Televised scenes of devastation and displaced families after natural disasters, such as hurricanes Harvey and Irma, usually move millions of Americans to help by donating to relief organizations.
Unfortunately, these events also bring out lots of scammers, who are constantly getting more organized and methodical.
For example, the websites they use might have been registered months prior, experts say. “Every year when the National Weather Service releases the names of that year’s upcoming storms, people start registering online domains so they can scam people,” says Walt Green, former director of the Justice Department’s National Center for Disaster Fraud.
The same goes for every kind of disaster.
The scams go beyond web domains asking for money. They also work through email and social media. Never give money through a link that someone emails you or provides via social media, no matter how much you may trust that person. He or she could have been scammed too.
Also be wary of email attachments that claim to be links to charitable organizations. They could contain malware that can infect your computer.
The Federal Trade Commission offers these tips for those who want to help disaster victims:
- Avoid organizations using names that closely resemble better-known, reputable groups — for example, givetotheredcross.org rather than redcross.org.
- Be wary of groups that won’t provide proof that a contribution is tax-deductible.
- Watch out for those who thank you for a pledge you don’t remember making.
- Avoid those who pressure you to donate immediately without giving you time to think about it or do any research.
- Never give to anyone who asks for donations in cash or asks you to wire money.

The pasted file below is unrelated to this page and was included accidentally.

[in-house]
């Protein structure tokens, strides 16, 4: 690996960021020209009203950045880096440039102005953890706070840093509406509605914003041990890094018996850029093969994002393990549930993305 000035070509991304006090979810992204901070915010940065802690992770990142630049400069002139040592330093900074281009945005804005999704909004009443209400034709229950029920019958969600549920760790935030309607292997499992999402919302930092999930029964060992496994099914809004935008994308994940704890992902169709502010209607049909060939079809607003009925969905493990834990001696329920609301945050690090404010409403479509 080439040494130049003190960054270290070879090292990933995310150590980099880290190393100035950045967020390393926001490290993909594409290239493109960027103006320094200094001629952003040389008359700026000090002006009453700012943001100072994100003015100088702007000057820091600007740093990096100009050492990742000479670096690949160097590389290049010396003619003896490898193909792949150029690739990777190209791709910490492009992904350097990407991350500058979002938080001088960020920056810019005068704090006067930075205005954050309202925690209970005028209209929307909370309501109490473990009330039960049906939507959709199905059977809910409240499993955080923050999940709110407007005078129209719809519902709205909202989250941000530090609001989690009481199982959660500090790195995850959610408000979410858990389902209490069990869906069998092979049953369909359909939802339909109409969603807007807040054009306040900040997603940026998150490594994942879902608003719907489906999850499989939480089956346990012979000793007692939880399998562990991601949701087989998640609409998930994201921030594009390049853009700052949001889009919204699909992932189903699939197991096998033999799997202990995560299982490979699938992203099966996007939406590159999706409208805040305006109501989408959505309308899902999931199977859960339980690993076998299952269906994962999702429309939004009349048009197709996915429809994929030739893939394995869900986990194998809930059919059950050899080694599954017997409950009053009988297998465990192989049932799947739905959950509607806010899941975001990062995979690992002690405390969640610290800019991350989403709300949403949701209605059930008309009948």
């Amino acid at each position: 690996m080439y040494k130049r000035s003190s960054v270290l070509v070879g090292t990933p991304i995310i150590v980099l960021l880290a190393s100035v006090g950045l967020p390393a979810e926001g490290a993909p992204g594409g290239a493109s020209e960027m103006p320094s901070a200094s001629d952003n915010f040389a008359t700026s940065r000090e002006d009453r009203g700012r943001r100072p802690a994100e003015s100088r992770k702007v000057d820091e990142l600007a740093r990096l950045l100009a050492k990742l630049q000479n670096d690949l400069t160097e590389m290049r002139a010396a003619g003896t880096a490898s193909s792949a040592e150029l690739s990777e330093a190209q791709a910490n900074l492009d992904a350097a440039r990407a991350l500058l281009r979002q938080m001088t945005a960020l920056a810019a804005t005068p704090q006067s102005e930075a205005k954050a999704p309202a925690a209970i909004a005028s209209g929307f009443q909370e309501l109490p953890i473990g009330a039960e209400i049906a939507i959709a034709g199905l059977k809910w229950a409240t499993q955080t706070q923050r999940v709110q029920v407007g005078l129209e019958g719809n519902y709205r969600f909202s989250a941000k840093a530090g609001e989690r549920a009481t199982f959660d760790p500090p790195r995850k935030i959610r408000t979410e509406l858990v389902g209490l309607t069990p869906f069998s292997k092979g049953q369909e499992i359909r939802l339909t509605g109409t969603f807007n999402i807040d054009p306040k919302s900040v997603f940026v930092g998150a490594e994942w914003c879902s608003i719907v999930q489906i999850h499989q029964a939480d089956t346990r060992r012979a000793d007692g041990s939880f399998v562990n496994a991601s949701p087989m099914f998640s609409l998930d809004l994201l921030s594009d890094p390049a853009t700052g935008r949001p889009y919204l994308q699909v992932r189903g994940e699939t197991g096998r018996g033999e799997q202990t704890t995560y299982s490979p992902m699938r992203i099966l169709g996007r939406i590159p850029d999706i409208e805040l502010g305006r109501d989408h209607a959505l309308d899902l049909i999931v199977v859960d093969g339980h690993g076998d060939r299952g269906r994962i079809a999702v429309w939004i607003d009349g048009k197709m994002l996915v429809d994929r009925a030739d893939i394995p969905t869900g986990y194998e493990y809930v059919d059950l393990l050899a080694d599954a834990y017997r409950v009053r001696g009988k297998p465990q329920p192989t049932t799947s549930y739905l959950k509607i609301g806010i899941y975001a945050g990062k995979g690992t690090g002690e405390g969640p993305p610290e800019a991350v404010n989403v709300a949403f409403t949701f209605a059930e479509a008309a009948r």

If you encounter a charity you suspect is fraudulent, notify the Department of Justice at firstname.lastname@example.org, which tracks and attempts to shut down scams.
How can you verify that your donation is going to a charity that’s truly positioned to help, such as the Red Cross (which we highly recommend)?
Other charities, including local ones, may also be reputable but simply not well-known. To learn about them, check with organizations that vet charities, but remember that a charity recommended by one organization might fall short by another’s standards. Therefore, check with at least two rating groups before you make a gift.
Here are four vetting sites that can help:
Charitywatch.org — a site run by the American Institute of Philanthropy — has a good record of discovering charity scams and weaknesses, and it has letter grades for many charities.
CharityNavigator.org uses a star rating system to vet numerous charities.
Guidestar.org has a list of expert-recommended charities involved in relief efforts.
Give.org is the Better Business Bureau’s charity-checking site, allowing you to verify which ones meet its accreditation standards.